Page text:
An escrow account is a type of bank account held by a third party for the benefit of two other parties. While escrows can be used in just about any transaction, they’re frequently used in real estate dealings. Having a separate account for the money helps to protect both parties.
Purpose of an Escrow Account
Real Estate Transactions
When you buy or sell a home, your title, escrow or closing company almost always will open an escrow account. This account holds any money that comes in during the transaction that’s in a state of limbo, meaning it’s neither the buyer’s nor the seller’s. At the time of closing, the closer uses the escrow account to receive the funds from the buyer and the buyer’s bank, pay off the seller’s bank and any other charges, and give the seller his profit, if any.
When you refinance your mortgage, the title company typically opens an escrow account, the key function of which is to facilitate the process of paying off your old loan with the proceeds of the new loan. The account is designed to hold any good-faith deposit that you put into the deal. At the end of the process, leftover money will be disbursed it back to you.
A mortgage escrow account pays your taxes and insurance. When you make your monthly mortgage payment, a portion goes toward the principal and interest. The remaining funds get deposited into the escrow account so the mortgage servicer can withdraw the money periodically in order to make property-insurance and property-tax payments.
Non-Real Estate Transactions
Beyond real estate, escrow accounts typically get used in larger transactions where trust is an issue. For example, if you bought a car over the Internet, the seller is unlikely to ship you the car until you send her payment. On the other hand, you wouldn’t want to send her money until you had the car. Using a third-party escrow provider eliminates this problem. Once you send your money into the escrow service, the seller is notified. Once you confirm that you have the car, the money is released to the seller.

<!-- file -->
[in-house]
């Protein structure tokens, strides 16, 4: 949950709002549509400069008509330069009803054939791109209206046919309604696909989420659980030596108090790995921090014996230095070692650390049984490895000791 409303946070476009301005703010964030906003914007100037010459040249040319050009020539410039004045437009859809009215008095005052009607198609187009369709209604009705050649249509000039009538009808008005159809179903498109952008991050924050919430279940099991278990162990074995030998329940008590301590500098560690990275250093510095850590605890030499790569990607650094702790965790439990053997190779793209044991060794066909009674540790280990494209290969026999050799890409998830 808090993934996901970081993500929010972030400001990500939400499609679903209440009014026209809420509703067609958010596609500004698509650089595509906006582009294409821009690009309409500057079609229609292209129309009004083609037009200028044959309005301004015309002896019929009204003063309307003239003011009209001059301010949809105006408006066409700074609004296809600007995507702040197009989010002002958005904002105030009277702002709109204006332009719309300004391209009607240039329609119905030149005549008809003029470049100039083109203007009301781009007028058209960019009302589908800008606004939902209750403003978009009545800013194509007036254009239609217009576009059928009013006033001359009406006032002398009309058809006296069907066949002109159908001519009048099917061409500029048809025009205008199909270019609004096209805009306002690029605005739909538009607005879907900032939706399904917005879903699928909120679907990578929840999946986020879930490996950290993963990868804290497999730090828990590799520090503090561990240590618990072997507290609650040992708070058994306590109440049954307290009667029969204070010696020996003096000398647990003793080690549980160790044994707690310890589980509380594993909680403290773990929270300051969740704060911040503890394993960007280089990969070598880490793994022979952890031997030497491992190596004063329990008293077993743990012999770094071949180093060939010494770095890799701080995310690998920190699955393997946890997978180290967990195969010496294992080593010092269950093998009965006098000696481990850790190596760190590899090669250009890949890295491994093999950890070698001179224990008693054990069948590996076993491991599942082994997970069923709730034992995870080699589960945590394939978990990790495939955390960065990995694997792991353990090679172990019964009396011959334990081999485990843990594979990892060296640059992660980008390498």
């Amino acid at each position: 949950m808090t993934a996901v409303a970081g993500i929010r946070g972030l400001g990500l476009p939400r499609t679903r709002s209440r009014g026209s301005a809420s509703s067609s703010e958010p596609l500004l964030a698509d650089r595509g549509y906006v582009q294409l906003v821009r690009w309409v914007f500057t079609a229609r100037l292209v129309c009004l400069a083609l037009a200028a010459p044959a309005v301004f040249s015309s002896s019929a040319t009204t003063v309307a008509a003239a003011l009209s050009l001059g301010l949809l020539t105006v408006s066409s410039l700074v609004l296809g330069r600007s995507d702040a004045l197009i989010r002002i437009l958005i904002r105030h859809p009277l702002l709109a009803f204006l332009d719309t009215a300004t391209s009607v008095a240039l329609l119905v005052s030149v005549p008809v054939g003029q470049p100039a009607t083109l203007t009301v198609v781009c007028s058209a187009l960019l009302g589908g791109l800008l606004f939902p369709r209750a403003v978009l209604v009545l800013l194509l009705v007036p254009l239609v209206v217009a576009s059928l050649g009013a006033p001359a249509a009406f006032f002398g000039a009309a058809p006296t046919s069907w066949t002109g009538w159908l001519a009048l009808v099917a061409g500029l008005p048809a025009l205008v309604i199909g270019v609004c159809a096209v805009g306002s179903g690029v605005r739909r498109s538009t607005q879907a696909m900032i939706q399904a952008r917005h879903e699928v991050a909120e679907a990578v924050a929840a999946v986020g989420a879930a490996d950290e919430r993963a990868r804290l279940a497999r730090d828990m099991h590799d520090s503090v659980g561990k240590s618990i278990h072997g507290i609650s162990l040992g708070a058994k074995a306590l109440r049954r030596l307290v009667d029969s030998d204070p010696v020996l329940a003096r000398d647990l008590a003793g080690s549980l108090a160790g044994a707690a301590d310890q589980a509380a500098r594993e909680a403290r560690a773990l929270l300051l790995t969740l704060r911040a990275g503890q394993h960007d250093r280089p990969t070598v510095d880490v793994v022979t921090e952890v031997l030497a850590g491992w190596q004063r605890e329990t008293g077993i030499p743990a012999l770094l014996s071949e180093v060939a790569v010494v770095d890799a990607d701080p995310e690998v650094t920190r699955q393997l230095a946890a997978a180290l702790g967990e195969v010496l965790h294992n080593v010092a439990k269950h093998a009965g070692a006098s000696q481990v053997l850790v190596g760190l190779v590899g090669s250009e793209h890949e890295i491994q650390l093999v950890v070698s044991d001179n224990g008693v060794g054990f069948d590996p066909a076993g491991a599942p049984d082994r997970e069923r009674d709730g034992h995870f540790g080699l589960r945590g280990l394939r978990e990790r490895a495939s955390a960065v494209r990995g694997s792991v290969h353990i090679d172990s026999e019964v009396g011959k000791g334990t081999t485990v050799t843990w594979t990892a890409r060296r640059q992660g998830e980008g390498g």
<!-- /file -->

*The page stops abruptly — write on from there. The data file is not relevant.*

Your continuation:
How Does Escrow Work
During the home buying process, the escrow process unfolds in four major steps:
- Two parties engaged in a transaction reach a point at which the process can move forward only if each is certain that the other will be able to fulfill his end of the agreement.
- The parties agree on a third party to serve as an escrow officer, also called an escrow agent. This third party is often from a bank, a law firm, a title company or the closing company. This varies by state.
- The parties agree in writing on the escrow process terms including a closing date, inspection and financing requirements and/or other contingencies.
- Once these conditions have been met, the escrow agent handles the disbursement of all monies, including realtor fees, mortgage payments, title and property insurance, prorated property taxes, recording fees and any liens. The escrow agent is paid according to state and/or mortgage vendor rules, the account is closed and the three parties have no further obligation to each other.
Escrow services are commonly used in real estate transactions to protect the buyer, seller and lender. Buyers can confidently submit earnest money and other required deposits to an escrow account without risk while details of the sale are still pending. Sellers are more protected against buyers walking away from the deal at the last minute because if that happens the seller can claim the earnest money the buyer placed in escrow. The buyer is protected because if the seller fails to properly address an issue raised during the home inspection, the earnest money remains in escrow until the seller satisfies the agreement.